“Separation provides a clear delineation and provides a system of checks and balances that is not present when both positions are held by one person,” he said. “Going forward, separation of those two roles and setting up a system of risk management is in the best interest of the shareholders.”

AFSCME filed a similar proposal last year that won 40 percent support from JPMorgan shareholders.

JP Morgan spokesman Mark Kornblau declined to comment.

In response to last year’s proposal, JP Morgan Chase issued a proxy statement saying, “the most effective leadership model for the firm currently is that Mr. Dimon serves as both chairman and chief executive officer.” JP Morgan argues that becuase other board directors are independent, Dimon can effectively serve both roles without a conflict of interest.

“The board believes it is functioning effectively under its current structure, and that the current structure provides appropriate oversight protections,” the proxy statement reads. “The board does not believe that introducing a separate chairman at this time and with this CEO would provide appreciably better direction for and performance of the firm, and instead could cause uncertainty, confusion and inefficiency in board and management function and relations.”

At least one expert said a lack of independence between management and the board of directors is common, both in American and European companies.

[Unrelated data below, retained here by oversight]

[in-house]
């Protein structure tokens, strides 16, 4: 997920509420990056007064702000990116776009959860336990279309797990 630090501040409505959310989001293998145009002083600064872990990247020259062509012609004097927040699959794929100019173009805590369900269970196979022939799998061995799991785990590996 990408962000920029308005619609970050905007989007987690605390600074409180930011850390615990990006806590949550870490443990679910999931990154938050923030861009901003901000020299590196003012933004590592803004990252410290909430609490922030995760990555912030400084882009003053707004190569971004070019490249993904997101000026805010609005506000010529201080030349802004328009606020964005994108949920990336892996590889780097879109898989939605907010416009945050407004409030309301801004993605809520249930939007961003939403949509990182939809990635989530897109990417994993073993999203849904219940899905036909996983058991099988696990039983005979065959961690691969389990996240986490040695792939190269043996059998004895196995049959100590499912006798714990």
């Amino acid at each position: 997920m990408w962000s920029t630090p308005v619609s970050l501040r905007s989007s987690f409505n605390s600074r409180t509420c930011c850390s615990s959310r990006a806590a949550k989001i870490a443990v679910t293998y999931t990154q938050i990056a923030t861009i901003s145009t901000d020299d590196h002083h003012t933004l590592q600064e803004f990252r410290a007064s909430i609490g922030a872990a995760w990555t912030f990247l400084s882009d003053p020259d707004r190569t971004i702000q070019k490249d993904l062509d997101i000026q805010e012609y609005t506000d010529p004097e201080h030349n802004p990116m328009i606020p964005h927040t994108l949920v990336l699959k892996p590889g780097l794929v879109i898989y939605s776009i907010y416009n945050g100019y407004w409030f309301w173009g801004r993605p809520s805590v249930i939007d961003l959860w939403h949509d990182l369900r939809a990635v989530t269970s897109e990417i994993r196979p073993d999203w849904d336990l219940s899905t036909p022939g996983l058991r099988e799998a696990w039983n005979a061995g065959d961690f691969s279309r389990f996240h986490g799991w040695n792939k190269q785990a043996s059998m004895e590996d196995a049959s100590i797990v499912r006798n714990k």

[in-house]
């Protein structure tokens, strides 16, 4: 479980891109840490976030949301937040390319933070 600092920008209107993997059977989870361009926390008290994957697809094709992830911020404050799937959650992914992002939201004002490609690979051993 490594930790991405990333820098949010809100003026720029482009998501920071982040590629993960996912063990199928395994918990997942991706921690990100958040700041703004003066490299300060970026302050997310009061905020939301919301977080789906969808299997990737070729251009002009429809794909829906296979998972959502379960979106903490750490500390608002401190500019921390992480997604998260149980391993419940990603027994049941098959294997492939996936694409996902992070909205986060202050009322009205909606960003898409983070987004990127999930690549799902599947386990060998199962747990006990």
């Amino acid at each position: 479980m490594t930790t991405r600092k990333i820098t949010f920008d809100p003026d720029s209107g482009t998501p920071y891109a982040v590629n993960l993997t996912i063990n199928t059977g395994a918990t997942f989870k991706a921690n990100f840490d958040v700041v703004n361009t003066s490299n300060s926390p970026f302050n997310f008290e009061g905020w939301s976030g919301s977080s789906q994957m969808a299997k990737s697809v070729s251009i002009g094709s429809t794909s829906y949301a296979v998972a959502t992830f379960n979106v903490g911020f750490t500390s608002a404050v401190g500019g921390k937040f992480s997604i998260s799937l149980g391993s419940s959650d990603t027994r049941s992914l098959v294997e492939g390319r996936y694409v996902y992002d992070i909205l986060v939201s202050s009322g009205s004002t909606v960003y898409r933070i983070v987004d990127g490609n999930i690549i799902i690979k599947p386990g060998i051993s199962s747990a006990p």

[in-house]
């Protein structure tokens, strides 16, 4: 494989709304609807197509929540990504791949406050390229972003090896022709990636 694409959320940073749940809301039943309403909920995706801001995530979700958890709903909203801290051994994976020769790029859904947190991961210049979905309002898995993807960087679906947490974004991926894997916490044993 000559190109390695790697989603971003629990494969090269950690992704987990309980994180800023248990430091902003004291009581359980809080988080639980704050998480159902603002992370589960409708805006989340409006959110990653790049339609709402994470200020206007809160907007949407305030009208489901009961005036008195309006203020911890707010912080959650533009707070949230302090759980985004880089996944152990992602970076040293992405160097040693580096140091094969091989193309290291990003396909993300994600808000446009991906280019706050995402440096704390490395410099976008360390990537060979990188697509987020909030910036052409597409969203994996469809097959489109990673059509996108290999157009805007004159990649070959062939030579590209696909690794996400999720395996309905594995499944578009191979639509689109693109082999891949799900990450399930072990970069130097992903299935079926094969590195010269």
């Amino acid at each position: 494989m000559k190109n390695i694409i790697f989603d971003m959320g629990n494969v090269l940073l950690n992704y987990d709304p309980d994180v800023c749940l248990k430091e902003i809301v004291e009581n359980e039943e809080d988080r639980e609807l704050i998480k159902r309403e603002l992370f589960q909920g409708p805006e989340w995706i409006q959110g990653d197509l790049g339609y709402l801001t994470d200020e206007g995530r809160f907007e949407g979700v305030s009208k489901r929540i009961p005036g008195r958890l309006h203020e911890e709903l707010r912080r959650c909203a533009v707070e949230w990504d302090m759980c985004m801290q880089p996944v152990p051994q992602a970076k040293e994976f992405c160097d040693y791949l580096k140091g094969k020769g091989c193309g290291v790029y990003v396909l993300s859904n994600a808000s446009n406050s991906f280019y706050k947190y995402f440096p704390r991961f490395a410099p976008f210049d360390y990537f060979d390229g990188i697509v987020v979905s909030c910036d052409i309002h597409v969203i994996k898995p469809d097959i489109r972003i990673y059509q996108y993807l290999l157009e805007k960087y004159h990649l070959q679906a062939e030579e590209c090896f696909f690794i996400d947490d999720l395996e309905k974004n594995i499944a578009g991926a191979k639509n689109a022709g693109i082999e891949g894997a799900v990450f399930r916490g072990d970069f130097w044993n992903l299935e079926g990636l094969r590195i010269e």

“To really critically examine the workings of company takes a huge amount of time, knowledge and expertise and that’s in short supply, so having the same person do both roles, but then having some additional people on the board of directors perhaps to ensure independence, is not uncommon,” said Bob Chirinko, head of the finance department at the University of Illinois at Chicago.

Chirinko said Dimon has “clearly been an instrumental force in the profitability of (JP Morgan Chase)” and “obviously knows a huge amount [about] the operations of the company and can offer intelligent decisions.”

“But having an independent board is a good thing for shareholders,” he added. “The purpose of the board is to monitor the management and that sense of independence can be broken when you have those two positions held by the same person.”

“If the chair and CEO is the same person, it doesn’t mean that some of the other folks on the board won’t ask the appropriate questions, so its not necessarily a problem, but it’s certainly moving in the wrong direction.”

AFSCME released a statement earlier this month indicating it has filed similar proposals calling for independent chairs to be named at companies including General Electric, Johnson & Johnson, Lockheed Martin, Target and Wal-Mart.

Leon Kamhi, executive director for Hermes Equity Ownership Services, an organization that aims to ensure shares are used to promote good management practice and sustainable investment, said in a statement, “Combining the roles of chairman and CEO not only confuses the responsibilities, but it overly concentrates power in one individual, creating oversight and accountability problems.”

“We believe this is a core principle for good corporate governance.”

Image: AP Photo/Frank Franklin II